Stand with your back straight, shoulders back and down, and stomach muscles tight. Your feet are shoulder-width apart.
Grip the barbell with an overhand grip (palms face your body) and hold it so the arms are fully extended. This should place the barbell around the middle to top of the thigh area.
Lift the barbell while keeping it close to the front of the body. During the lift, make sure each elbow stays above the forearm.
Stop when the barbell reaches shoulder height and lower it to return to the starting position.
Some exercisers prefer to do a Smith machine upright row. The Smith machine is a steel frame designed to control the barbell better. Since the bar is confined between two rails, it is prevented from moving forward or back. This machine is somewhat controversial, mainly for placing people in awkward positions that don’t support natural movements. Though, it may be an option to consider if you’re on the positive side of the fence.
If clients are struggling with form when doing the upright row, they may be trying to lift too much weight. Reduce the weight on the barbell and see if their form improves. Beginners may even want to begin this exercise with an unweighted bar. This enables them to master their form before increasing resistance.
Lifters can vary this exercise to change intensity or work the muscles differently. Here are some variations to consider.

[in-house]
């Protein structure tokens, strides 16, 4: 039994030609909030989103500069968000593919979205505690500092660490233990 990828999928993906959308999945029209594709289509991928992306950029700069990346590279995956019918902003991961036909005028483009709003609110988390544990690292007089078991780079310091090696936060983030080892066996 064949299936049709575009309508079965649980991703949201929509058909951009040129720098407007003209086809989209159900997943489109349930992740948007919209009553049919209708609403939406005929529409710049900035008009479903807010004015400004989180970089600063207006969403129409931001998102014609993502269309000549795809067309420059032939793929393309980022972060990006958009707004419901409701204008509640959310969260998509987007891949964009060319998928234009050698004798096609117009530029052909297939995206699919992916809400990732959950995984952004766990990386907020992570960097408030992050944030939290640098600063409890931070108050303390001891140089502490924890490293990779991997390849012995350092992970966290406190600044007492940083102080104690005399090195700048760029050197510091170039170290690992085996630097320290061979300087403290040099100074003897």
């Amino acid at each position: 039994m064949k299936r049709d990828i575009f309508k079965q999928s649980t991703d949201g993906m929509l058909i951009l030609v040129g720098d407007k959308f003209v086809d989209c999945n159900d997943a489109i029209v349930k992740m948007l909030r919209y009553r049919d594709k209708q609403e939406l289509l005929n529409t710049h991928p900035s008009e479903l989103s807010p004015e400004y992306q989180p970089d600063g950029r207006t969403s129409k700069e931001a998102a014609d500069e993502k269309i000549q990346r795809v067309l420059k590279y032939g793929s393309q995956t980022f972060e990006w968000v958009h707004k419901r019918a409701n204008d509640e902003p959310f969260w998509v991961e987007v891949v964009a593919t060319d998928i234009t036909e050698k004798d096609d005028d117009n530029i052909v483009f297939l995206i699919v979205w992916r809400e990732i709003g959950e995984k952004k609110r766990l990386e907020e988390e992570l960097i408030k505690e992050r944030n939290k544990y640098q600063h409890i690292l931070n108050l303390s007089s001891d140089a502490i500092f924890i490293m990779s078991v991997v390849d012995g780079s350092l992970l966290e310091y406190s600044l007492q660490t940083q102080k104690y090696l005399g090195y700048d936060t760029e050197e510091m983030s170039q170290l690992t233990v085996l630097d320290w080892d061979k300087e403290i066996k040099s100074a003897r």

Different equipment. The traditional upright row is performed with a barbell. However, you can also swap this out for a set of dumbbells, kettlebells, or a resistance band. The dumbbell upright row is better for activating the traps. Kettlebell training is good for making the core work harder. And if you’re looking for equipment you can take with you wherever you go, the resistance band delivers.
Different grip width. The typical grip involves holding the bar closer than shoulder-width apart. If you want to make your lateral deltoids work harder, use a wide grip. To do a wide grip upright row, the hands grip the bar slightly wider than the shoulders. Widening the grip also activates the trapezius muscles.
This shoulder exercise can be included in a variety of different workouts. For instance, if doing a dedicated shoulder workout, add it to other movements such as push-ups, bench presses, and lateral raises.
Another option is to do upper body exercises such as the upright row one day and the next day do lower body exercises like the squat and lunge to work the legs and glutes. One benefit of this approach is that clients can break their strength training routine into smaller chunks. It also allows them to do more sets and reps or use a heavier weight.
This exercise isn’t recommended for everyone. Individuals with shoulder issues might want to avoid upright rows, for instance. This includes those with shoulder impingement or another type of shoulder pain.
In such cases, an upright row alternative may be safer to perform. The lateral raise, seated snatch, or face pull are options to consider.
Because these exercises also target the shoulder area, it is still recommended that the client obtain their doctor’s approval before doing any of these exercises. This helps ensure that the movements are safe for their physical condition or specific injury.
What if you could take your personal training career to the next level? With an Elite Trainer Certification from ISSA, you can reap the benefits of Elite status by becoming a Nutritionist, plus selecting another advanced specialization of your choice. Learn more.
Level Up Your Career - Become an Elite Trainer Today. As an Elite Trainer you get: Personal Trainer Certification - Self-Guided Study Program, Nutritionist Specialization, and any advanced specialization.